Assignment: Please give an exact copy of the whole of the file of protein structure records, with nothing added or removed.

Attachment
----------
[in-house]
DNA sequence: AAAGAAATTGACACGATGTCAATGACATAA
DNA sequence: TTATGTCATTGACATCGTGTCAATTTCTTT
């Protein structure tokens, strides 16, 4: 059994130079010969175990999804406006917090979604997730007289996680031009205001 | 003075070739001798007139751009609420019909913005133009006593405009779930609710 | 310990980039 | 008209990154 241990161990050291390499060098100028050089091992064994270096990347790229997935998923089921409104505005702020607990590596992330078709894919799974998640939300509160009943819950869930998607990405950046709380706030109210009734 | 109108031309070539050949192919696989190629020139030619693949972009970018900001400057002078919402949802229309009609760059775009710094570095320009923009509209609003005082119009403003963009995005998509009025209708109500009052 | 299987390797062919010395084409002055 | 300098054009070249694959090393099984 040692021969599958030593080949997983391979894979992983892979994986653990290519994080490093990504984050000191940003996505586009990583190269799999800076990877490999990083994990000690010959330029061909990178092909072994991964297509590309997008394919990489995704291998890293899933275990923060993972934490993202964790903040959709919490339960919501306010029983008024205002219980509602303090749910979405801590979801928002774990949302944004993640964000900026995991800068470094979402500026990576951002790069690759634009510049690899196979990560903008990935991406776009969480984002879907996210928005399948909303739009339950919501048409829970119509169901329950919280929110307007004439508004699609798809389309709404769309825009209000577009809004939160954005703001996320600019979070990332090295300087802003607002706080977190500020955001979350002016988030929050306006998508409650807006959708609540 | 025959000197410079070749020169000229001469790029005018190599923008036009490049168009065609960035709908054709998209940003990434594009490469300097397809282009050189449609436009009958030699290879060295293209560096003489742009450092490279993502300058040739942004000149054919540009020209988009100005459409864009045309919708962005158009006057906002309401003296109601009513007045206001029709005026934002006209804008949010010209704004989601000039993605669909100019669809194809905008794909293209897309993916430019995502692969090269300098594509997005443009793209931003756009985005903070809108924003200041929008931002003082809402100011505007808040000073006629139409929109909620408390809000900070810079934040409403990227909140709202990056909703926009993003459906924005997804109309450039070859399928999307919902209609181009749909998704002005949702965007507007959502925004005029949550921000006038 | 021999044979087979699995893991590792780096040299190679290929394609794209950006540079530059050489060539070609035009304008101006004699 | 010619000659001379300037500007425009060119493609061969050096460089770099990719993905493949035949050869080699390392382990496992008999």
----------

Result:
[in-house]
DNA sequence: AAAGAAATTGACACGATGTCAATGACATAA
DNA sequence: TTATGTCATTGACATCGTGTCAATTTCTTT
């Protein structure tokens, strides 16, 4: 059994130079010969175990999804406006917090979604997730007289996680031009205001 | 003075070739001798007139751009609420019909913005133009006593405009779930609710 | 310990980039 | 008209990154 241990161990050291390499060098100028050089091992064994270096990347790229997935998923089921409104505005702020607990590596992330078709894919799974998640939300509160009943819950869930998607990405950046709380706030109210009734 | 109108031309070539050949192919696989190629020139030619693949972009970018900001400057002078919402949802229309009609760059775009710094570095320009923009509209609003005082119009403003963009995005998509009025209708109500009052 | 299987390797062919010395084409002055 | 300098054009070249694959090393099984 040692021969599958030593080949997983391979894979992983892979994986653990290519994080490093990504984050000191940003996505586009990583190269799999800076990877490999990083994990000690010959330029061909990178092909072994991964297509590309997008394919990489995704291998890293899933275990923060993972934490993202964790903040959709919490339960919501306010029983008024205002219980509602303090749910979405801590979801928002774990949302944004993640964000900026995991800068470094979402500026990576951002790069690759634009510049690899196979990560903008990935991406776009969480984002879907996210928005399948909303739009339950919501048409829970119509169901329950919280929110307007004439508004699609798809389309709404769309825009209000577009809004939160954005703001996320600019979070990332090295300087802003607002706080977190500020955001979350002016988030929050306006998508409650807006959708609540 | 025959000197410079070749020169000229001469790029005018190599923008036009490049168009065609960035709908054709998209940003990434594009490469300097397809282009050189449609436009009958030699290879060295293209560096003489742009450092490279993502300058040739942004000149054919540009020209988009100005459409864009045309919708962005158009006057906002309401003296109601009513007045206001029709005026934002006209804008949010010209704004989601000039993605669909100019669809194809905008794909293209897309993916430019995502692969090269300098594509997005443009793209931003756009985005903070809108924003200041929008931002003082809402100011505007808040000073006629139409929109909620408390809000900070810079934040409403990227909140709202990056909703926009993003459906924005997804109309450039070859399928999307919902209609181009749909998704002005949702965007507007959502925004005029949550921000006038 | 021999044979087979699995893991590792780096040299190679290929394609794209950006540079530059050489060539070609035009304008101006004699 | 010619000659001379300037500007425009060119493609061969050096460089770099990719993905493949035949050869080699390392382990496992008999």